I’ve discovered, that I am very quickly becoming a huge fan of Pilot nibs. Really, it is hard to beat a Pilot nib especially one of their gold nibs. While the broad writes like a western medium, the medium nib writes more like a western fine. There is a considerable difference between the two. I love the broad nib most, but sometimes you just need something a little finer. The medium nib serves that purpose quite readily.

I use these pens a lot and for very long writing sessions. They perform admirably. I’d definitely recommend a Pilot Custom 823 to folks who also do a lot of writing. This is a great pen with a great nib!

Filling System



For me, the plunger system is the reason I originally bought this pen. I love integral filling systems, and the plunger system has to be my favorite of them all. This mechanism is very smooth, and you can add some silicone grease to the barrel to ensure it stays that way. This filling system is simplistic and efficient. With the right technique, these pens can hold a lot of ink.

I made a quick video to demonstrate how it works:



As I mentioned in the video, one depression of the filler yields 1.5ml of ink, but if you use the two-step method, you will get 2.2ml of ink, and the pen will be filled to capacity.

Now, a word about cleaning these pens. I have heard it said that these pens are difficult to clean. The plunger filler takes in and expels a lot of water to get the barrel clean, and the nib and feed pull out so that you can clean out any ink that gets trapped in there. It is also possible to unscrew the section, but I wouldn’t advise it. If you are too rough with it you can crack the barrel at the section threads. The grease used to lubricate the thread will stain with ink. You will not be able to clean it out unless you disassemble the pen (I would not advise this since you may crack the pen). This little bit of grease staining has only been an aesthetic concern for me. It has never interfered with my ability to use different inks in the pens.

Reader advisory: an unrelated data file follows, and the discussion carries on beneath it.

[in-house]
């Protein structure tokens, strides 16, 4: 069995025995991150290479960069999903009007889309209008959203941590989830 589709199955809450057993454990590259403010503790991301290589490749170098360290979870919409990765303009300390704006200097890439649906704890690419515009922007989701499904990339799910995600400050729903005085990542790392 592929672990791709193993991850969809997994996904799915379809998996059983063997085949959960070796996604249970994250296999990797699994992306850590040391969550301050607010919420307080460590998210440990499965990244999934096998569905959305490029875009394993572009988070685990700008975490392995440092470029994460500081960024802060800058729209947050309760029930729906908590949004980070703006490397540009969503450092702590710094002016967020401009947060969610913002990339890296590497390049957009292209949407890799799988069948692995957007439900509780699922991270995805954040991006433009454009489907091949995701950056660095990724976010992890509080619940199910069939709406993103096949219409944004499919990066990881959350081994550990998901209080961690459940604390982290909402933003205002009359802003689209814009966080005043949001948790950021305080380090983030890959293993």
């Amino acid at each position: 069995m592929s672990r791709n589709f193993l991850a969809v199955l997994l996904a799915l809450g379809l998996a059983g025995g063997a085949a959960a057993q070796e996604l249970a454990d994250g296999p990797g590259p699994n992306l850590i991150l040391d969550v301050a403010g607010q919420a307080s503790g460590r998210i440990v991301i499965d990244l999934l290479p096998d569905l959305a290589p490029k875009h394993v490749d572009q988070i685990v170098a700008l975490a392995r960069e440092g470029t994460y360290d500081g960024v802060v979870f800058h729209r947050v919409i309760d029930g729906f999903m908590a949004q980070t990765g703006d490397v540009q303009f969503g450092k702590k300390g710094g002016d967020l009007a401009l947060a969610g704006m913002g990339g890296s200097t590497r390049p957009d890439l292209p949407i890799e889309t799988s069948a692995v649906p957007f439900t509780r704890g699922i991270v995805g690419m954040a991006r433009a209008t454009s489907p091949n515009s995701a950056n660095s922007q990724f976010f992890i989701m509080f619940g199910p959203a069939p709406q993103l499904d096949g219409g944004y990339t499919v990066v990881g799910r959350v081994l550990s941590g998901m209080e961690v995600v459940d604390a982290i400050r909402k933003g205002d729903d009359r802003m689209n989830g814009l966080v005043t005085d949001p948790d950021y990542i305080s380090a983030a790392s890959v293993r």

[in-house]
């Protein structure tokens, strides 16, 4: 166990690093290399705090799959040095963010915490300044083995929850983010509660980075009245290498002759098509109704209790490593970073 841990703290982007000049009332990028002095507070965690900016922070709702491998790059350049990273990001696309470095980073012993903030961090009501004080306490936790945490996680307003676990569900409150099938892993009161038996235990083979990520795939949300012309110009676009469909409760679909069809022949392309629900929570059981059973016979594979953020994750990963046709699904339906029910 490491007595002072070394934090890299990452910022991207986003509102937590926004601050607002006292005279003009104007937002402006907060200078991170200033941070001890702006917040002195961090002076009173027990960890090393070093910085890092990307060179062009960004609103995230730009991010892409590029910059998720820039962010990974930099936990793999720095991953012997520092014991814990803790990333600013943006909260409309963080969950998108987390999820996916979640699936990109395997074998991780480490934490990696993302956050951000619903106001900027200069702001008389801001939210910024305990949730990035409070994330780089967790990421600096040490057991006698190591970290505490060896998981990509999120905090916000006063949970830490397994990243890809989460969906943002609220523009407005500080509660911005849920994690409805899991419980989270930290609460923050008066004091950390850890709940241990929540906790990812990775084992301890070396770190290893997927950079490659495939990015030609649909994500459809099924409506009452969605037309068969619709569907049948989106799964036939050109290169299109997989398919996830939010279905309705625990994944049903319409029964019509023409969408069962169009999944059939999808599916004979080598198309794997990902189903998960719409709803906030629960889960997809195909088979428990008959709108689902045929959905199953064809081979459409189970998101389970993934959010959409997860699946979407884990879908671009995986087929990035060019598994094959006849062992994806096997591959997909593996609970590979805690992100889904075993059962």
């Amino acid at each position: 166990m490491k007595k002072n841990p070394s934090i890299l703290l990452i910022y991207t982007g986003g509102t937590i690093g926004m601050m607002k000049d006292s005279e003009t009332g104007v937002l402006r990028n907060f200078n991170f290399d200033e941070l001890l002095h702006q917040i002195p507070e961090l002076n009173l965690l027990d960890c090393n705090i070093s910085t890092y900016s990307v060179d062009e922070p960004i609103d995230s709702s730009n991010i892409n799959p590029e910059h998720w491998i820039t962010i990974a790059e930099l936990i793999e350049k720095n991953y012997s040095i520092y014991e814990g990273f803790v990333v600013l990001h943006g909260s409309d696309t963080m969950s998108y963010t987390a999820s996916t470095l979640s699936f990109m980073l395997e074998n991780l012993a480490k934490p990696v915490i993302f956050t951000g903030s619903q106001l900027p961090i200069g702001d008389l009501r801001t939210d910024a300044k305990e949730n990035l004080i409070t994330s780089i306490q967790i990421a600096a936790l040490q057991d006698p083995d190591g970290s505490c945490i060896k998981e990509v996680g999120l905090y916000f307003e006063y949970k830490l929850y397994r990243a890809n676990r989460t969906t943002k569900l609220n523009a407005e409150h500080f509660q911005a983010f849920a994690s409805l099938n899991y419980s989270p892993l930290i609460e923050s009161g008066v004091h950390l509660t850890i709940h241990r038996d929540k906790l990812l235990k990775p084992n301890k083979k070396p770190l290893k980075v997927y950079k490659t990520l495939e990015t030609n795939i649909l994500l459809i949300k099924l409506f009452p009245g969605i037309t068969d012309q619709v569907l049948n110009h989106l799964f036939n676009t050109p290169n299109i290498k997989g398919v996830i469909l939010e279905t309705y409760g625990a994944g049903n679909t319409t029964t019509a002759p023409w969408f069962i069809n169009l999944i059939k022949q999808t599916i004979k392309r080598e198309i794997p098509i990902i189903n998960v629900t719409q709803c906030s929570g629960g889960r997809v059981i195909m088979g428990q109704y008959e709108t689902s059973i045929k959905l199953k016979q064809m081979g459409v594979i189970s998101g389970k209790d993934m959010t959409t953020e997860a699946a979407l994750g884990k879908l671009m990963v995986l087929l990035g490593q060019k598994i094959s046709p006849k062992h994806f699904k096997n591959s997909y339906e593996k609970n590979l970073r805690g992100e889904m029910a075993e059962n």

Cost and Value



These pens can be quite expensive. The MSRP is about $360. If I’d had to pay full price, I probably would never have owned one. My pen budget very rarely extends that high. Each of these pens was under $200. If you can find one for around that price, then this pen represents a tremendous value for the money. You get a super smooth 14k nib, an exceptional plunger filler system, and a well-crafted high quality pen. Those qualities rarely meet for $200 or less these days (especially with the skyrocketing price of gold and the depreciation of the US Dollar).

**Hint! Pam at Oscar Braun Pens is going out of business. She has the Amber 823 marked down to $199. Supplies are likely limited.** Sorry guys, she is sold out!

Conclusion, (10/10, A+!)



It’s not often that I buy two of any one pen. The fact that I have is a testament to how much I love these pens. The Pilot Custom 823 represents my perfect everyday writer. They are substantial pens with a girth of .5 inches or more, they have an integrated filling systems that work exceptionally well, they have gold nibs (my preference), and the nibs are smooth right out of the box. My smoke 823 has been inked with the same ink (Noodler’s Navy) for over a year now, and I use it just about everyday. The Amber 823 is new, but it is settling in as well. I fully expect it to be in permanent rotation just as soon as I find the right ink for it.


No Affil.

Edited by dizzypen, 20 August 2011 - 19:32.